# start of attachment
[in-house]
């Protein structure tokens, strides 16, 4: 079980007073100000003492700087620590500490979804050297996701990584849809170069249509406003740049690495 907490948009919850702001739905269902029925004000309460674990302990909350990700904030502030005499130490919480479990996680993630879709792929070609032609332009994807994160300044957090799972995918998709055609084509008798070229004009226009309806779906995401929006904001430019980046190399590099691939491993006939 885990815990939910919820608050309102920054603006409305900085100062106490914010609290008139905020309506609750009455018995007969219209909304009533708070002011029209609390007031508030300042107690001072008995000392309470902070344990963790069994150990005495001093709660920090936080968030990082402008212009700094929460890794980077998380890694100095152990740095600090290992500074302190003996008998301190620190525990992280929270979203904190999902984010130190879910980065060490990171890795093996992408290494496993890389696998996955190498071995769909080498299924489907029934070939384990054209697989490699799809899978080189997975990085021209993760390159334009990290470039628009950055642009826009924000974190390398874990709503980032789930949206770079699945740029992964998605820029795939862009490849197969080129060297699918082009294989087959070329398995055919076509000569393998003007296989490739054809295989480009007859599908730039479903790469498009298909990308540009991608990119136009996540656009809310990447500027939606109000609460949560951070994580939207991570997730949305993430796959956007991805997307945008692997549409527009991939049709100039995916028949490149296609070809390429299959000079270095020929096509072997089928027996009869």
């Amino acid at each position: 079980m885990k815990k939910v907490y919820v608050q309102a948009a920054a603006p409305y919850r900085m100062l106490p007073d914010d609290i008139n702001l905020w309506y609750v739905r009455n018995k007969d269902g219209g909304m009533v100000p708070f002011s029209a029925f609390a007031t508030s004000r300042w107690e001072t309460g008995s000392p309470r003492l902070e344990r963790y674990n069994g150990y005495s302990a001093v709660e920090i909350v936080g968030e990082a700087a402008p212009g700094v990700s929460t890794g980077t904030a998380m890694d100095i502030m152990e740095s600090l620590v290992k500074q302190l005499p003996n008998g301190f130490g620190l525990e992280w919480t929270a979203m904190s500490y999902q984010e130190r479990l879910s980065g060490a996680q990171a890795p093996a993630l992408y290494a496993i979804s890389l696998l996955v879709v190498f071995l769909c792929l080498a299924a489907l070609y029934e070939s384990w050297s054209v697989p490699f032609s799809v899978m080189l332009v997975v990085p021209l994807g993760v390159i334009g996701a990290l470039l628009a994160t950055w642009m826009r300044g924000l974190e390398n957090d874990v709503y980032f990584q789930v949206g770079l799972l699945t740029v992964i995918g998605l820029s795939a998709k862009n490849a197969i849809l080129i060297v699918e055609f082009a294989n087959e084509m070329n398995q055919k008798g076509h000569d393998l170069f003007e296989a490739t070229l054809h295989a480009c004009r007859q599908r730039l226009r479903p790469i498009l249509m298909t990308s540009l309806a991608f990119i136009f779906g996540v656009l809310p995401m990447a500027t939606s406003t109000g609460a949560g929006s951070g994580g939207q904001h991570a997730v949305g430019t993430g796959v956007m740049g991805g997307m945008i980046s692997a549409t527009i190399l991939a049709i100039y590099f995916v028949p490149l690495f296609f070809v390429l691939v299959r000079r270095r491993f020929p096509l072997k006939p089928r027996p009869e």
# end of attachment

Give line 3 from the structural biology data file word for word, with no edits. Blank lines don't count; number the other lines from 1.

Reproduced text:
């Amino acid at each position: 079980m885990k815990k939910v907490y919820v608050q309102a948009a920054a603006p409305y919850r900085m100062l106490p007073d914010d609290i008139n702001l905020w309506y609750v739905r009455n018995k007969d269902g219209g909304m009533v100000p708070f002011s029209a029925f609390a007031t508030s004000r300042w107690e001072t309460g008995s000392p309470r003492l902070e344990r963790y674990n069994g150990y005495s302990a001093v709660e920090i909350v936080g968030e990082a700087a402008p212009g700094v990700s929460t890794g980077t904030a998380m890694d100095i502030m152990e740095s600090l620590v290992k500074q302190l005499p003996n008998g301190f130490g620190l525990e992280w919480t929270a979203m904190s500490y999902q984010e130190r479990l879910s980065g060490a996680q990171a890795p093996a993630l992408y290494a496993i979804s890389l696998l996955v879709v190498f071995l769909c792929l080498a299924a489907l070609y029934e070939s384990w050297s054209v697989p490699f032609s799809v899978m080189l332009v997975v990085p021209l994807g993760v390159i334009g996701a990290l470039l628009a994160t950055w642009m826009r300044g924000l974190e390398n957090d874990v709503y980032f990584q789930v949206g770079l799972l699945t740029v992964i995918g998605l820029s795939a998709k862009n490849a197969i849809l080129i060297v699918e055609f082009a294989n087959e084509m070329n398995q055919k008798g076509h000569d393998l170069f003007e296989a490739t070229l054809h295989a480009c004009r007859q599908r730039l226009r479903p790469i498009l249509m298909t990308s540009l309806a991608f990119i136009f779906g996540v656009l809310p995401m990447a500027t939606s406003t109000g609460a949560g929006s951070g994580g939207q904001h991570a997730v949305g430019t993430g796959v956007m740049g991805g997307m945008i980046s692997a549409t527009i190399l991939a049709i100039y590099f995916v028949p490149l690495f296609f070809v390429l691939v299959r000079r270095r491993f020929p096509l072997k006939p089928r027996p009869e």